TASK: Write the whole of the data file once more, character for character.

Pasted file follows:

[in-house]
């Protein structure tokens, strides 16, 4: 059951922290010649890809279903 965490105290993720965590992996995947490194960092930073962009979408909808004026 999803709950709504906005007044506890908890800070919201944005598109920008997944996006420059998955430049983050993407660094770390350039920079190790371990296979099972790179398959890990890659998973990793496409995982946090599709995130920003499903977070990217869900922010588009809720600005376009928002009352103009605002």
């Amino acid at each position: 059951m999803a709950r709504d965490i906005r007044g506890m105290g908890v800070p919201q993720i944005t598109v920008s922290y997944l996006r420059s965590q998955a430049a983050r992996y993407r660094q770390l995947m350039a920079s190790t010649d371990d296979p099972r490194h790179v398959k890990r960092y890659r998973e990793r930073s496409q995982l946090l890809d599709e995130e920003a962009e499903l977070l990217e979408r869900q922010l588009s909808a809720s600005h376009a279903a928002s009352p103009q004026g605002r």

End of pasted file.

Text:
[in-house]
């Protein structure tokens, strides 16, 4: 059951922290010649890809279903 965490105290993720965590992996995947490194960092930073962009979408909808004026 999803709950709504906005007044506890908890800070919201944005598109920008997944996006420059998955430049983050993407660094770390350039920079190790371990296979099972790179398959890990890659998973990793496409995982946090599709995130920003499903977070990217869900922010588009809720600005376009928002009352103009605002």
């Amino acid at each position: 059951m999803a709950r709504d965490i906005r007044g506890m105290g908890v800070p919201q993720i944005t598109v920008s922290y997944l996006r420059s965590q998955a430049a983050r992996y993407r660094q770390l995947m350039a920079s190790t010649d371990d296979p099972r490194h790179v398959k890990r960092y890659r998973e990793r930073s496409q995982l946090l890809d599709e995130e920003a962009e499903l977070l990217e979408r869900q922010l588009s909808a809720s600005h376009a279903a928002s009352p103009q004026g605002r």